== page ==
The most persuasive research, however, is to conduct a controlled blind study: different therapies are randomly assigned to participants, and the researchers themselves do not know which person received which therapy when they are analyzing the data. Results are now emerging from such a study by a 21-person research team with Dr. Miia Kivipelto as lead author. The published article attracted considerable attention and was reported by Time and TheWeek.
The study is called FINGER, for Finnish Geriatric Intervention Study to Prevent Cognitive Impairment and Disability. It involves 1,260 participants aged 60 to 77 who are believed to be “at risk of cognitive decline” based on standard tests. Half of the test subjects were randomly assigned to receive standard health advice. The other half were given an intensive program of nutritional advice, supervised strength training and aerobics, close medical supervision of cardiovascular health, computer-based mental stimulation and social support from their fellow participants.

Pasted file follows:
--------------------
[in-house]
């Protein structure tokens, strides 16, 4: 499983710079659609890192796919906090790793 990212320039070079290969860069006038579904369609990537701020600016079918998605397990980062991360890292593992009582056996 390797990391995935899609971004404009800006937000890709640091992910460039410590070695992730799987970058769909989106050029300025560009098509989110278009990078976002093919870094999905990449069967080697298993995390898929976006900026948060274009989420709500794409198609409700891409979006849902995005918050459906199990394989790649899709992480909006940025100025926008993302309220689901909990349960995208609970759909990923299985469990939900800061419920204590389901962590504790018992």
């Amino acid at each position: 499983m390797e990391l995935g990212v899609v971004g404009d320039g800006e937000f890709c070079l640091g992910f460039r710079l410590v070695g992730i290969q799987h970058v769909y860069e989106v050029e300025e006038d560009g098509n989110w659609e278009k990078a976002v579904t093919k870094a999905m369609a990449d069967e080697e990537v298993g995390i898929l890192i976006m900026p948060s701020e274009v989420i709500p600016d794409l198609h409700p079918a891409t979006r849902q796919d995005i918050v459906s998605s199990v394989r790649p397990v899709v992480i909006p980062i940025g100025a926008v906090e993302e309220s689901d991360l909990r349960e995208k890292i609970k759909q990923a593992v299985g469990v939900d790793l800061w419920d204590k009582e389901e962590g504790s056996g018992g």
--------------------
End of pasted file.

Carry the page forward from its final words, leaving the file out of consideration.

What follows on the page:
The study will not finish until later this year, but there are already some significant results: the intensively supported participants scored 40% higher on tests of memory, executive function, and speed of thought; in addition, their risk factors for heart disease declined, indicating less risk of future dementia. It seems clear that an integrated program of nutrition, exercise, mental stimulation and social support is a good way to reduce the risk of Alzheimer’s and/or to postpone it.
What I conclude from all this work:
– Live Right Now. Lifestyle choices early in life can prevent or postpone Alzheimer Disease
– Live Right Later. Mental stimulation and exercise can delay mental decline even in those who already have Alzheimer’s